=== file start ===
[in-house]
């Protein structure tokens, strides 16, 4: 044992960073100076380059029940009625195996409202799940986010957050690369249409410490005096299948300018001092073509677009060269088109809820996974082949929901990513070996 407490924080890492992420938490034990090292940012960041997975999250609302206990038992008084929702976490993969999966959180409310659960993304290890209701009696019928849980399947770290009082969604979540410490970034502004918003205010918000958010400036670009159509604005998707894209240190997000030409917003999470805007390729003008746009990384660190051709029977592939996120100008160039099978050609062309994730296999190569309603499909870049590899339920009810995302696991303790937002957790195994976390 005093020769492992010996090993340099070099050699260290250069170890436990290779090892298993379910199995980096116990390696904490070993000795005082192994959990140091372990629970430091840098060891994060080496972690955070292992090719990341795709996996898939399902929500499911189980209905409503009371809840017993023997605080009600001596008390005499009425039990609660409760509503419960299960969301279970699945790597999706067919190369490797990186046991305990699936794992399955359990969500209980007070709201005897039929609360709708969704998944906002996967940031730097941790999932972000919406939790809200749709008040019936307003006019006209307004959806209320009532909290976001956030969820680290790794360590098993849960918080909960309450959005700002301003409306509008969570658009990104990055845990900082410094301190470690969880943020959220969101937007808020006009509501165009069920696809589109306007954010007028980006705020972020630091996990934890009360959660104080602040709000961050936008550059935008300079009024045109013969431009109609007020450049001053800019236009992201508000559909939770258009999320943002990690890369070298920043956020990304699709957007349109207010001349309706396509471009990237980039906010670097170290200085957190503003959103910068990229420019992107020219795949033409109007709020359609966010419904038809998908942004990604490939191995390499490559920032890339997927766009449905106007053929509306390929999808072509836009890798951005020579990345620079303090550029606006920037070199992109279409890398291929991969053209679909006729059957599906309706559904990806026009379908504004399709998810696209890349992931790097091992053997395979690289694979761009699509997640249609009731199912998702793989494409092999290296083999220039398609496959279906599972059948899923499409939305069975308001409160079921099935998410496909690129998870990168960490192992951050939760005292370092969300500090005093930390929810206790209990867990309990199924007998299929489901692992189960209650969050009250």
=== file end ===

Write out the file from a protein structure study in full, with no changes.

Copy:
[in-house]
């Protein structure tokens, strides 16, 4: 044992960073100076380059029940009625195996409202799940986010957050690369249409410490005096299948300018001092073509677009060269088109809820996974082949929901990513070996 407490924080890492992420938490034990090292940012960041997975999250609302206990038992008084929702976490993969999966959180409310659960993304290890209701009696019928849980399947770290009082969604979540410490970034502004918003205010918000958010400036670009159509604005998707894209240190997000030409917003999470805007390729003008746009990384660190051709029977592939996120100008160039099978050609062309994730296999190569309603499909870049590899339920009810995302696991303790937002957790195994976390 005093020769492992010996090993340099070099050699260290250069170890436990290779090892298993379910199995980096116990390696904490070993000795005082192994959990140091372990629970430091840098060891994060080496972690955070292992090719990341795709996996898939399902929500499911189980209905409503009371809840017993023997605080009600001596008390005499009425039990609660409760509503419960299960969301279970699945790597999706067919190369490797990186046991305990699936794992399955359990969500209980007070709201005897039929609360709708969704998944906002996967940031730097941790999932972000919406939790809200749709008040019936307003006019006209307004959806209320009532909290976001956030969820680290790794360590098993849960918080909960309450959005700002301003409306509008969570658009990104990055845990900082410094301190470690969880943020959220969101937007808020006009509501165009069920696809589109306007954010007028980006705020972020630091996990934890009360959660104080602040709000961050936008550059935008300079009024045109013969431009109609007020450049001053800019236009992201508000559909939770258009999320943002990690890369070298920043956020990304699709957007349109207010001349309706396509471009990237980039906010670097170290200085957190503003959103910068990229420019992107020219795949033409109007709020359609966010419904038809998908942004990604490939191995390499490559920032890339997927766009449905106007053929509306390929999808072509836009890798951005020579990345620079303090550029606006920037070199992109279409890398291929991969053209679909006729059957599906309706559904990806026009379908504004399709998810696209890349992931790097091992053997395979690289694979761009699509997640249609009731199912998702793989494409092999290296083999220039398609496959279906599972059948899923499409939305069975308001409160079921099935998410496909690129998870990168960490192992951050939760005292370092969300500090005093930390929810206790209990867990309990199924007998299929489901692992189960209650969050009250």